The catalogue for the 8th edition of the Award is devoted to the enslavement of women and girls in Nepal.
After three months of reporting in the field, between February and May 2017, Lizzie Sadin has brought back a deeply moving testimony on gender-based human trafficking and how rooted it is in Nepalese society.
After a devastating earthquake that killed 9,000 people and displaced 650,000 others in 2015, the daily life of many Nepalese was shattered. Unemployment and the extremely precarious living conditions have given rise to more and more traffickers every day. To Lizzie Sadin, this trafficking, based on the sale and forced prostitution of women and girls by “friends” or even family members, is carried out not just for economic reasons, but also for cultural ones. There are an estimated 20,000 sexual workers in Kathmandu, who sell their services in cabin restaurants, dance bars, dohoris, and massage parlors.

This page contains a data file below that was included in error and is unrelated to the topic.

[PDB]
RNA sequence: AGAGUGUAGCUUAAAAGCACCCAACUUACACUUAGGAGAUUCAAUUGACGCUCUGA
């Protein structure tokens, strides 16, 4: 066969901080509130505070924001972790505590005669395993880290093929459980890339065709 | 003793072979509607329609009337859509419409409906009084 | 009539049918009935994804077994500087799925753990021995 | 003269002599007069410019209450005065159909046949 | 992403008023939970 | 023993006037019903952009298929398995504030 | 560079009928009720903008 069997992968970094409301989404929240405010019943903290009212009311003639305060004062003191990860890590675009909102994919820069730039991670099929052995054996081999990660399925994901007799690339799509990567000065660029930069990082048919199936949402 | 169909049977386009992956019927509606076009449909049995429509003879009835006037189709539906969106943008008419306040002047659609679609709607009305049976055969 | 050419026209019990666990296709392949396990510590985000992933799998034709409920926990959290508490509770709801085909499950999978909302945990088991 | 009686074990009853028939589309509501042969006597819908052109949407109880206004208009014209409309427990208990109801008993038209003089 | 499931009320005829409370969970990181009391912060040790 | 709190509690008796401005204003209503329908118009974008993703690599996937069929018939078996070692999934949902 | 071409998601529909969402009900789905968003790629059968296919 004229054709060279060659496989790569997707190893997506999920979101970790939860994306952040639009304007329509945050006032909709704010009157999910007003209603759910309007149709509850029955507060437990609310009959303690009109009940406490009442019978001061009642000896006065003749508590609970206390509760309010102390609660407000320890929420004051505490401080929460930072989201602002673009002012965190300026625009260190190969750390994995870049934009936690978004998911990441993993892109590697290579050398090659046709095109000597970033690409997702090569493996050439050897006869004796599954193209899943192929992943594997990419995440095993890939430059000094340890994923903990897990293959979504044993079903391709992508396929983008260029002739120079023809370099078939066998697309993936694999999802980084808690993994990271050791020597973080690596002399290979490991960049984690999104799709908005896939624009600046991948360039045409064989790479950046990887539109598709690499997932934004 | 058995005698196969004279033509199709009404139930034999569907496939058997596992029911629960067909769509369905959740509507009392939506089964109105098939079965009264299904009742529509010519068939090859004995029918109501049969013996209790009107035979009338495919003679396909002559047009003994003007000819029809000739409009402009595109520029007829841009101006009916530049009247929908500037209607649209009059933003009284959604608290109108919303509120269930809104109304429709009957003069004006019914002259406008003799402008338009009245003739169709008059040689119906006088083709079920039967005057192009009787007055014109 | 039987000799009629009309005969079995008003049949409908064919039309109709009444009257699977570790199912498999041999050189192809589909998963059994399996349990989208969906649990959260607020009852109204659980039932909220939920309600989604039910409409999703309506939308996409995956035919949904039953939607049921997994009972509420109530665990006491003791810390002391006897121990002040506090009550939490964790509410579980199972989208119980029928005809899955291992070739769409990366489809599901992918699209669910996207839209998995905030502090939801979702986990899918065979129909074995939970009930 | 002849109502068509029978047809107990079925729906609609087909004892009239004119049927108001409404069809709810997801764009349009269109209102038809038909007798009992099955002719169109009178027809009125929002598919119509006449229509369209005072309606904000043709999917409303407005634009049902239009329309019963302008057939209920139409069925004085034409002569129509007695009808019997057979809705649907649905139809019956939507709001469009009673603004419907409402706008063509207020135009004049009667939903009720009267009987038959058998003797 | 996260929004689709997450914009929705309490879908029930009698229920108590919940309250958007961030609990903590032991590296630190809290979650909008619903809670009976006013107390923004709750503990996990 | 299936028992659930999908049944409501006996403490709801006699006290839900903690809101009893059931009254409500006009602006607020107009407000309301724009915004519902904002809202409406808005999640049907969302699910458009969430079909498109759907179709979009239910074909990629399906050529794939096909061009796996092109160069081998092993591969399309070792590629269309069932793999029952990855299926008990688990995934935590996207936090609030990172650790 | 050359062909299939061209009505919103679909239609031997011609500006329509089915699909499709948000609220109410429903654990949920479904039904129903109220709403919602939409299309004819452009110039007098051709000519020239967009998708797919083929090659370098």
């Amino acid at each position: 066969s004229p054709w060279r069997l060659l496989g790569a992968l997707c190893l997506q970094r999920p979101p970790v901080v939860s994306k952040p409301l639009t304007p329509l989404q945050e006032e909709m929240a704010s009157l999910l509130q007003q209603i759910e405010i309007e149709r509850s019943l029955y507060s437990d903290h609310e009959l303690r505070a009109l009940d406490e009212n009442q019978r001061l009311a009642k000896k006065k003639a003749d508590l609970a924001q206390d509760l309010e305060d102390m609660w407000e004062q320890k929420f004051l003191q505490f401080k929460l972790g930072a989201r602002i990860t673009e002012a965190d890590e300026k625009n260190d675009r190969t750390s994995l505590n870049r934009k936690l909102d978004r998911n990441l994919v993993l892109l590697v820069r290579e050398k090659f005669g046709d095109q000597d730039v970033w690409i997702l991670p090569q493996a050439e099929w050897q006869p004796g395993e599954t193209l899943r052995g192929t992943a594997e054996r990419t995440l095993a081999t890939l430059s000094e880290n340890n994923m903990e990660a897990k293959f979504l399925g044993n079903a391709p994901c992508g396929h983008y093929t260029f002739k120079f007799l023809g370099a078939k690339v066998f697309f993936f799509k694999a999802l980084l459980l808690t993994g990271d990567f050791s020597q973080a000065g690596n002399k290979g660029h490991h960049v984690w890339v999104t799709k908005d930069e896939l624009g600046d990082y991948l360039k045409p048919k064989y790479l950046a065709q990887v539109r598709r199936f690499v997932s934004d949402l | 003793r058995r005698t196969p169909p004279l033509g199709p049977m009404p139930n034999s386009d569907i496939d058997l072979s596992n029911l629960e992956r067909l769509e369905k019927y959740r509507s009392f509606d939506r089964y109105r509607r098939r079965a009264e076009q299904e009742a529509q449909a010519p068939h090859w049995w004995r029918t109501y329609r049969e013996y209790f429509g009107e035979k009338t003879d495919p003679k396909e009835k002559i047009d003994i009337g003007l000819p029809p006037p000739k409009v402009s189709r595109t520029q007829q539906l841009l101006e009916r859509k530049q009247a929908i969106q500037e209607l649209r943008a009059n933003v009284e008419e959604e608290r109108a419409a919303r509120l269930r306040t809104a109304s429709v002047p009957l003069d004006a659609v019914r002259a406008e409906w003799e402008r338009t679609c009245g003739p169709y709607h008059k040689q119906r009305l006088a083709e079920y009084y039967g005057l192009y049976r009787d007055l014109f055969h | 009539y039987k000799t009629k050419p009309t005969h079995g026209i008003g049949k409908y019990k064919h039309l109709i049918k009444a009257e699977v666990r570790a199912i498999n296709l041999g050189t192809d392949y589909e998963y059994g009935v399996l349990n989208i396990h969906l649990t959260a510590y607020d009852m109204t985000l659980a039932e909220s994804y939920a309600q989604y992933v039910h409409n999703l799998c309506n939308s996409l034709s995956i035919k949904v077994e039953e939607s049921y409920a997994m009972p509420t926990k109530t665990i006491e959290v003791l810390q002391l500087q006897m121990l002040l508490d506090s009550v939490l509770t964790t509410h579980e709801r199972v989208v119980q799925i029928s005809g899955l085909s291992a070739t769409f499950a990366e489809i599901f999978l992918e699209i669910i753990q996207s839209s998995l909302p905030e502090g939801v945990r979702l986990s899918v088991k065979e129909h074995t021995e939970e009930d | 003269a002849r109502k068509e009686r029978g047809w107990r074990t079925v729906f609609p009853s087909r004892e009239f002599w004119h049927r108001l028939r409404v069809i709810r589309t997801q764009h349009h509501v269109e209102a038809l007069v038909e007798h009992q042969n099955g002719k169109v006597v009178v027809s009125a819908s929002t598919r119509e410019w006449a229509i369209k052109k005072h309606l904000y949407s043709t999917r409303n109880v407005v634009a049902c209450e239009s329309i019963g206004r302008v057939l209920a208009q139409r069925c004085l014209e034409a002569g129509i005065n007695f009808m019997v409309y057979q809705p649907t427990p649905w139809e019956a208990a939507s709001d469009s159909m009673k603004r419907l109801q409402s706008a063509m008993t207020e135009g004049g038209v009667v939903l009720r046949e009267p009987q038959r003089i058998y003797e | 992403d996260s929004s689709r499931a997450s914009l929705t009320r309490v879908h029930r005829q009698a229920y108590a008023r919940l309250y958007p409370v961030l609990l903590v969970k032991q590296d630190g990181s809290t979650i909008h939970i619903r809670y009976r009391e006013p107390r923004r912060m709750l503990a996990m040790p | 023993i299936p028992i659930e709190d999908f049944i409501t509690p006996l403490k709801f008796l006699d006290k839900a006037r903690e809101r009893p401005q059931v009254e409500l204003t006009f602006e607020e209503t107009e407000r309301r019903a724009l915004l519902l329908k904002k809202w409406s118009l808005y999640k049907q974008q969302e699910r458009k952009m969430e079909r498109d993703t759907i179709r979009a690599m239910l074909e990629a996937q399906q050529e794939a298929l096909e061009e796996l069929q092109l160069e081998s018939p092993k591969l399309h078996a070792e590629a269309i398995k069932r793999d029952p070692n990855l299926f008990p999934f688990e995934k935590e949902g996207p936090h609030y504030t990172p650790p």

What Sadin witnessed, during her time in Nepal, is an organized trafficking system that preys on desperation and hope.
In 2009, Fondation Carmignac established the Carmignac Photojournalism Award with the aim of funding and promoting an investigative photo report on human rights violations each year.